Inequalities in mental health in the working population of Spain: A National Health Survey-based study

Jorge Arias-de la Torre, Lucía Artazcoz, Antonio José Molina, Tania Fernández-Villa, Vicente Martín

Research output: Contribution to journalArticle

Abstract

Objective: In the working population, poor mental health is a significant problem whose prevalence rates and associated factors could differ by gender, especially in a period of socioeconomic changes. The aims of this study were: a) to determine the prevalence of poor mental health in the working population of Spain in 2011; b) to identify the association of this prevalence with socioeconomic and work-related variables for men and women separately; c) to determine if the patterns differ by gender. Methods: A cross-sectional study was conducted with data from the National Health Survey of Spain (2011). Of the 21,007 participants in the survey, we selected 7396 whose employment status was described as "working" The General Health Questionnaire (GHQ-12) was used as a screening tool to detect poor mental health. Prevalences were calculated and bivariate and multivariate logistic regression models were fitted to verify the association between variables. Results: The prevalence of poor mental health was higher among women (19.9%) than men (13.9%), the overall prevalence being 16.8%. The variables associated with a higher prevalence were type of contract and work-related variables in men, and age and socioeconomic variables in women. Conclusions: This study shows that, in the working population of Spain, the prevalence of poor mental health and its related factors differ by gender. Poor mental health is mainly related to socioeconomic variables in women but is mostly associated with work-related variables in men.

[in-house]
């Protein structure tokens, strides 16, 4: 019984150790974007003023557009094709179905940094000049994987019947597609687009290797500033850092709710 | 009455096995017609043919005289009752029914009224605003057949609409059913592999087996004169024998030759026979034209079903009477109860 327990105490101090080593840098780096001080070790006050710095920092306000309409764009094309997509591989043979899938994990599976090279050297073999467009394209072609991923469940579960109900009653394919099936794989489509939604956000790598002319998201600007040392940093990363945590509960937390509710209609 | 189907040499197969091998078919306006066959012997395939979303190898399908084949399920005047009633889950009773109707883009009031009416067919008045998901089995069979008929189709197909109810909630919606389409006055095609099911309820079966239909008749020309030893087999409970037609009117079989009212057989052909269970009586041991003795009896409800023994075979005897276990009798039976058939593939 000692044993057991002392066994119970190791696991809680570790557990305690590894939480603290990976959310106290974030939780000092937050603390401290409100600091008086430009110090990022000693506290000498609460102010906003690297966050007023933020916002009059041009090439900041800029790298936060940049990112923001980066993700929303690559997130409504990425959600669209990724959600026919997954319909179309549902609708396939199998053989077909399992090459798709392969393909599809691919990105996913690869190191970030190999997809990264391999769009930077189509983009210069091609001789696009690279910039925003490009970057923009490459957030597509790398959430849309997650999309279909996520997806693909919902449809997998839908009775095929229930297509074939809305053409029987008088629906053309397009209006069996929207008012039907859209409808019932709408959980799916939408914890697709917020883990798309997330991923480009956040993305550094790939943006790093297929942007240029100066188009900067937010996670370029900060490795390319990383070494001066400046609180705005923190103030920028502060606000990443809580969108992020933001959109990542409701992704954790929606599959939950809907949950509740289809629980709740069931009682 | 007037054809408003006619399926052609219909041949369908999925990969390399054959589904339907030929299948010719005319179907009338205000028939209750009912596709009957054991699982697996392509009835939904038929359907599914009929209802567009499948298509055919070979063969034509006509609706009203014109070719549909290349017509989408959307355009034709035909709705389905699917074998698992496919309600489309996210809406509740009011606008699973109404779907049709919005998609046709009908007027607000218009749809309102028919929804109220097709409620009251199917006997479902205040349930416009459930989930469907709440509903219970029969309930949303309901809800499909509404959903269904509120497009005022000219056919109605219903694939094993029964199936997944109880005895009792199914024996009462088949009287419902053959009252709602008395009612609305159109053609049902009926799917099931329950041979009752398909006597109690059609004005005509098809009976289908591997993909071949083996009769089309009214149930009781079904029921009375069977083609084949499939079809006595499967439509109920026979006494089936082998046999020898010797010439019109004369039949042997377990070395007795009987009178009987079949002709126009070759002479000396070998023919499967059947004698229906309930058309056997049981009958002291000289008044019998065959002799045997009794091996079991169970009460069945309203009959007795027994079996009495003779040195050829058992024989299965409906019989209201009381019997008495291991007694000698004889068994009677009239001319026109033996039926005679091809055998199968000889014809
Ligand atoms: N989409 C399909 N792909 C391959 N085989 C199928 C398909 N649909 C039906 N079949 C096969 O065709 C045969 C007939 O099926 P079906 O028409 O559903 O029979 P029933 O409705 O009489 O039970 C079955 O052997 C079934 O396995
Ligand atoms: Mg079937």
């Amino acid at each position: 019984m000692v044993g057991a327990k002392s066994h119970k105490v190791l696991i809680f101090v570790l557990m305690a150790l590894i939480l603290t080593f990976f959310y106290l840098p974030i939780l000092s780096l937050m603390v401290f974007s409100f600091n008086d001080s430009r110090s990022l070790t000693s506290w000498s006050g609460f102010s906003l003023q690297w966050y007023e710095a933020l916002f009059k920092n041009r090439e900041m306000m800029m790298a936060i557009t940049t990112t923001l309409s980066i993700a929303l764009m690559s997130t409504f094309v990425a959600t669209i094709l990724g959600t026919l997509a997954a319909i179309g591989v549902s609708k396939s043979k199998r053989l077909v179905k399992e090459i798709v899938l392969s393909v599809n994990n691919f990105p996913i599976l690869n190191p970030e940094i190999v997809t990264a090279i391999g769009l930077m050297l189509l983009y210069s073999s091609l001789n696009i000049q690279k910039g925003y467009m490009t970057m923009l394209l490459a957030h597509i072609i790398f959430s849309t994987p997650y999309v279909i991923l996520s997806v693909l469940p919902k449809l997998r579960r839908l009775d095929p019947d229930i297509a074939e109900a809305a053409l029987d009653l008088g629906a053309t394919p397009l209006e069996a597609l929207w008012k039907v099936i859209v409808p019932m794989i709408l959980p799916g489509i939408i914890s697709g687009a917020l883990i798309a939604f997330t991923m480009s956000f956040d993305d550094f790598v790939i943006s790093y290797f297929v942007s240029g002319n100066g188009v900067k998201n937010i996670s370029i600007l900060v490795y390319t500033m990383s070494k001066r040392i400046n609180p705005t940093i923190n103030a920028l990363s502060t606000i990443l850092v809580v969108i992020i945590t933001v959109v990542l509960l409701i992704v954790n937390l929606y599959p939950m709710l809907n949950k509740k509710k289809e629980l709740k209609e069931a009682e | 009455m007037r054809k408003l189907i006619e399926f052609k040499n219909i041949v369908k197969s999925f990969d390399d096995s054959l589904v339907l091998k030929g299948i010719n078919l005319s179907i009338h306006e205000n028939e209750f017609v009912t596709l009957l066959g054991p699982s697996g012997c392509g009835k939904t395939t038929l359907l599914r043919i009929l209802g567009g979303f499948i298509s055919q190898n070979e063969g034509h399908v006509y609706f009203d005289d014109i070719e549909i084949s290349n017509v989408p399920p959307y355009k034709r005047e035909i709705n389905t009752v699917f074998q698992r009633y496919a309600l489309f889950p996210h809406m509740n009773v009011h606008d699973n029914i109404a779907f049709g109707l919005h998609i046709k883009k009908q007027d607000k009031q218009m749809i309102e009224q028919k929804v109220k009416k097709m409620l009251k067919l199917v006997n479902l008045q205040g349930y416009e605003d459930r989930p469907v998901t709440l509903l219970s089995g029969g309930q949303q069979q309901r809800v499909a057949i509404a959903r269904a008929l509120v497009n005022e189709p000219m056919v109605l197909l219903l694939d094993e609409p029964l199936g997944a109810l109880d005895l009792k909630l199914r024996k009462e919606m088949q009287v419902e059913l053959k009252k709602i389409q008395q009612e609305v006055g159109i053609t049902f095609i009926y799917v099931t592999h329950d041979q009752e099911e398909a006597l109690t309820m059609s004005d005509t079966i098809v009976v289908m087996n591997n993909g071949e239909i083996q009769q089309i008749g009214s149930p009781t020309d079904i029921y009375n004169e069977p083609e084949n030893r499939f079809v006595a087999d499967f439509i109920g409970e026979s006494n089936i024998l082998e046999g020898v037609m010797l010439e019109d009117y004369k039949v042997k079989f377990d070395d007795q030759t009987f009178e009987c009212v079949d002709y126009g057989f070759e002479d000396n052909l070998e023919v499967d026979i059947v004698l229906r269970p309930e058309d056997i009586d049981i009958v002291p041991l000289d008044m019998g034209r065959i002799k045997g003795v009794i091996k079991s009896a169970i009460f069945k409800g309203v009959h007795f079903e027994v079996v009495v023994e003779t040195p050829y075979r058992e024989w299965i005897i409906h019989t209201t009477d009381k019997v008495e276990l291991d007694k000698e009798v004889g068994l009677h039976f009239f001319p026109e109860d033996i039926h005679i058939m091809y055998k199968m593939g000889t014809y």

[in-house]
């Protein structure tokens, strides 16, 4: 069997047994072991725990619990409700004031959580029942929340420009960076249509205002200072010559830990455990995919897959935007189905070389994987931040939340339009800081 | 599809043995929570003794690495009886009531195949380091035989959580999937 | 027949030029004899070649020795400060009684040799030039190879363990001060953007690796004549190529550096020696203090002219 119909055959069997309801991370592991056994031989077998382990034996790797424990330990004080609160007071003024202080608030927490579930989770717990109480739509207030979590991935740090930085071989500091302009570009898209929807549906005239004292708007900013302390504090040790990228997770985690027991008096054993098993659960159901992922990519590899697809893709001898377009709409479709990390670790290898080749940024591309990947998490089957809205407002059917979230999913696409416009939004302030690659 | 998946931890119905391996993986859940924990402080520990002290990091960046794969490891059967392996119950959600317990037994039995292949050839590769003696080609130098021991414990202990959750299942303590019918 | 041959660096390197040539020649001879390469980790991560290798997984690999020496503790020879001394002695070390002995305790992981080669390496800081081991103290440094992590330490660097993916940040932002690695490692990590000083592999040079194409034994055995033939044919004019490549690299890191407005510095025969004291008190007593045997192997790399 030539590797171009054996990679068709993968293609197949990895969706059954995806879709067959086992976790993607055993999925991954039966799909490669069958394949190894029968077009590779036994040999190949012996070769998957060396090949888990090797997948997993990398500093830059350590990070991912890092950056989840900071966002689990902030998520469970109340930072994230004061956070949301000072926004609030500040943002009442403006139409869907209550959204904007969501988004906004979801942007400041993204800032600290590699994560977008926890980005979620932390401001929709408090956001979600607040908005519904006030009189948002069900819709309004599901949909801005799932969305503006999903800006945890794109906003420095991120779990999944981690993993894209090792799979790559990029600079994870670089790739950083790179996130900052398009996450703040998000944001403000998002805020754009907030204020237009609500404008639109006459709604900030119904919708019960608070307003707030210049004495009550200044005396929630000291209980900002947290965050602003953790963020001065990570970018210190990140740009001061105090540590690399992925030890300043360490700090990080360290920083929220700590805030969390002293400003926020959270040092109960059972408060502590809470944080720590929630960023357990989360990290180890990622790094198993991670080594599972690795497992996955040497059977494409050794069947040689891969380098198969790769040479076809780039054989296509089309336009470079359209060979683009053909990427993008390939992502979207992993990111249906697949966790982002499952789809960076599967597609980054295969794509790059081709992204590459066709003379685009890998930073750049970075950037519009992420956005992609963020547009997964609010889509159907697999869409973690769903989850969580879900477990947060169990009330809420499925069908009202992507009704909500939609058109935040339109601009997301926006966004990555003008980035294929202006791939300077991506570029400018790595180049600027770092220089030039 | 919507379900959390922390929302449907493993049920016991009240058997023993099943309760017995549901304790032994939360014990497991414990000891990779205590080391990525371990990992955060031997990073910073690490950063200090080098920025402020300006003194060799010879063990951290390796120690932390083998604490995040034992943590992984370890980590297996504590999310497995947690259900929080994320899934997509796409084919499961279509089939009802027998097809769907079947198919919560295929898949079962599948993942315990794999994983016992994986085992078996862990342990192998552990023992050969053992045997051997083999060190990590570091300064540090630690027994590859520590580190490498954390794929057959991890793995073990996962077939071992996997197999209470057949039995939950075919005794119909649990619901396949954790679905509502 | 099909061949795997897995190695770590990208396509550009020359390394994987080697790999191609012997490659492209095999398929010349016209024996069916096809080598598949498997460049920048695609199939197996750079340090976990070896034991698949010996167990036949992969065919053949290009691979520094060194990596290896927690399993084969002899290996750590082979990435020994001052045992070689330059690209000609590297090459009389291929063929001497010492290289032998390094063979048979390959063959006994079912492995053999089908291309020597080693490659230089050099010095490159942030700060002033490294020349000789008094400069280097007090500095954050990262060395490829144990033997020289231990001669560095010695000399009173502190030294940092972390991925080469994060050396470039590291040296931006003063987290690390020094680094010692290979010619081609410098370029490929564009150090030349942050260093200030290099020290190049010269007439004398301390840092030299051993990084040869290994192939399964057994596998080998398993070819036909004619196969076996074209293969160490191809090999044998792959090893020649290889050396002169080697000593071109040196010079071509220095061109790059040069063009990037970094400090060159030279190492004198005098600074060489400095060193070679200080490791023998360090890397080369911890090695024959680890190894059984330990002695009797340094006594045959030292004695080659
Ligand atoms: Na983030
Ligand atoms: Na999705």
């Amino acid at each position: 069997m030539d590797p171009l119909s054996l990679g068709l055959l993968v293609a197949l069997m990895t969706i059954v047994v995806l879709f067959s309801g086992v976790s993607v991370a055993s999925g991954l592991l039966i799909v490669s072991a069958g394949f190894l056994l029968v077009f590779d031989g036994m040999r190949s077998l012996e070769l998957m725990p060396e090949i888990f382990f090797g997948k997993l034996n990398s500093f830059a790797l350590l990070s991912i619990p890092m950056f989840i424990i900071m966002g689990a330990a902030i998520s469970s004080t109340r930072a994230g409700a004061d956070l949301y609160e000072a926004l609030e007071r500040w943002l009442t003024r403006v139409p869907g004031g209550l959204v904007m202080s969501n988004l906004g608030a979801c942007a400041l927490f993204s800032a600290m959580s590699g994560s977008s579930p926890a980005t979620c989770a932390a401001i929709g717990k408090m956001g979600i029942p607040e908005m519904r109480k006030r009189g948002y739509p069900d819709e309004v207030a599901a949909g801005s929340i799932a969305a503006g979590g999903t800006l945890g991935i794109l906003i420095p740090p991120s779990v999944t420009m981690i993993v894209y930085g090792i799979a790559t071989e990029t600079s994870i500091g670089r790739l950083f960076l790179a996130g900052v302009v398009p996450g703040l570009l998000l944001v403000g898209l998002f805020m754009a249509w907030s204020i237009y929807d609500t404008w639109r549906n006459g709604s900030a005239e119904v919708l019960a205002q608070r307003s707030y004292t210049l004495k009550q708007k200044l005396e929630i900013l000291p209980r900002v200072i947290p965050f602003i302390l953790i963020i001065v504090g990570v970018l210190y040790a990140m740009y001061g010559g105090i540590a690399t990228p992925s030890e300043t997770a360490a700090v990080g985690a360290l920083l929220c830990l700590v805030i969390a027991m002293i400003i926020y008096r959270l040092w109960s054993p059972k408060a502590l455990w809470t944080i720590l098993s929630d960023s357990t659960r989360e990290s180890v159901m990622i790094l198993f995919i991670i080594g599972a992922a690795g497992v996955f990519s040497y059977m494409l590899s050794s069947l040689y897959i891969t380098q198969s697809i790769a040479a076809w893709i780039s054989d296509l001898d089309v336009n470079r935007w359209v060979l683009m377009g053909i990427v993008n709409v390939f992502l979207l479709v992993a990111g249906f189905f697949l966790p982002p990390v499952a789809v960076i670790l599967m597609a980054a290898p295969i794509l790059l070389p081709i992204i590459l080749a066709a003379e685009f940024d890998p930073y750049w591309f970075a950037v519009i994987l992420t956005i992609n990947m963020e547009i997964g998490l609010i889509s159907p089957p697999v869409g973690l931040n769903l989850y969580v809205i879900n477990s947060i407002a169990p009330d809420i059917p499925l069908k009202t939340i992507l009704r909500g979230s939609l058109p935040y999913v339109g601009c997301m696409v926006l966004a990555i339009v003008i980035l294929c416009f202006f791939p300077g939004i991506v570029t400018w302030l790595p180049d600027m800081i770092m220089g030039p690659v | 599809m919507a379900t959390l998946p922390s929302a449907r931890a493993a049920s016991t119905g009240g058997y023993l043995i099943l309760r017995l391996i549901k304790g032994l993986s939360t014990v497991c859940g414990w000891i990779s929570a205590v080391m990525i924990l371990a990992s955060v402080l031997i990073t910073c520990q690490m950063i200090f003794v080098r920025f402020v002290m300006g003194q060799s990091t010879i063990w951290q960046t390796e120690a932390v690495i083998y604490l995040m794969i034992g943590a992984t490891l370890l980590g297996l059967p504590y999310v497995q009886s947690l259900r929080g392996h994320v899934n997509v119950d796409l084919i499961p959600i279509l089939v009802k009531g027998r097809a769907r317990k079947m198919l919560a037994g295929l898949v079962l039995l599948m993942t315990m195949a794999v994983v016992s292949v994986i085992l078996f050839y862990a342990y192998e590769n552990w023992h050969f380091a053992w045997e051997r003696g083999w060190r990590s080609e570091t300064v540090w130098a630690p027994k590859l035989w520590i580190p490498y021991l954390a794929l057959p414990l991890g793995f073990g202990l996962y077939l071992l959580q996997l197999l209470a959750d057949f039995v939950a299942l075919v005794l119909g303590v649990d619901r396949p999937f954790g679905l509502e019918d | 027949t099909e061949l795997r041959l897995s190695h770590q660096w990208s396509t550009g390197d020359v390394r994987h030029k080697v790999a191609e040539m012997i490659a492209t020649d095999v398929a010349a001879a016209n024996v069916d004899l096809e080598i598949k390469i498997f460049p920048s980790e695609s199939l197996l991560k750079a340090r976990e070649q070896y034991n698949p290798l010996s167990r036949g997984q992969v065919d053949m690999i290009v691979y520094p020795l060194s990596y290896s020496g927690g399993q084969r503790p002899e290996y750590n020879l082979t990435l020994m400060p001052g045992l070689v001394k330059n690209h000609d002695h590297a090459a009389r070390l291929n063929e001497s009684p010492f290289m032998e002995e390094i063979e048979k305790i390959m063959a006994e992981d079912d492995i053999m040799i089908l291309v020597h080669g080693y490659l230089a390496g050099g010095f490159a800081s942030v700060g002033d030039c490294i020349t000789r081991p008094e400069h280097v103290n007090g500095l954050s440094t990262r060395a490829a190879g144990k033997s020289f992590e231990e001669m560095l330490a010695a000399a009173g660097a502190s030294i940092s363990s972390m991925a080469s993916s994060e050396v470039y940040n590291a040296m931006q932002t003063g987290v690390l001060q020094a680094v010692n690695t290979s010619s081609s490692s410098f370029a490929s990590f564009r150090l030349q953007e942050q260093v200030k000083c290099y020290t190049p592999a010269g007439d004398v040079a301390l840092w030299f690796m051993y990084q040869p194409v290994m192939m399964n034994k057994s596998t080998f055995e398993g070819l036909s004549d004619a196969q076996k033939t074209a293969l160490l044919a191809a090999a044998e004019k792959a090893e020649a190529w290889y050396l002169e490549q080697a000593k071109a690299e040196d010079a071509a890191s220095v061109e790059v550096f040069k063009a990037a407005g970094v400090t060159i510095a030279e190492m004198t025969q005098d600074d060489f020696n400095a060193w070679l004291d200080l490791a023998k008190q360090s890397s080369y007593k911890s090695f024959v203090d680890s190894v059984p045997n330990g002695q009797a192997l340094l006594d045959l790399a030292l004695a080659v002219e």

Original languageEnglish (US)
JournalGaceta sanitaria / S.E.S.P.A.S
DOIs
StateAccepted/In press - Nov 19 2015
Externally publishedYes

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Keywords

  • Gender
  • Health survey
  • Mental health
  • Occupational health
  • Socioeconomic factors

ASJC Scopus subject areas

  • Public Health, Environmental and Occupational Health

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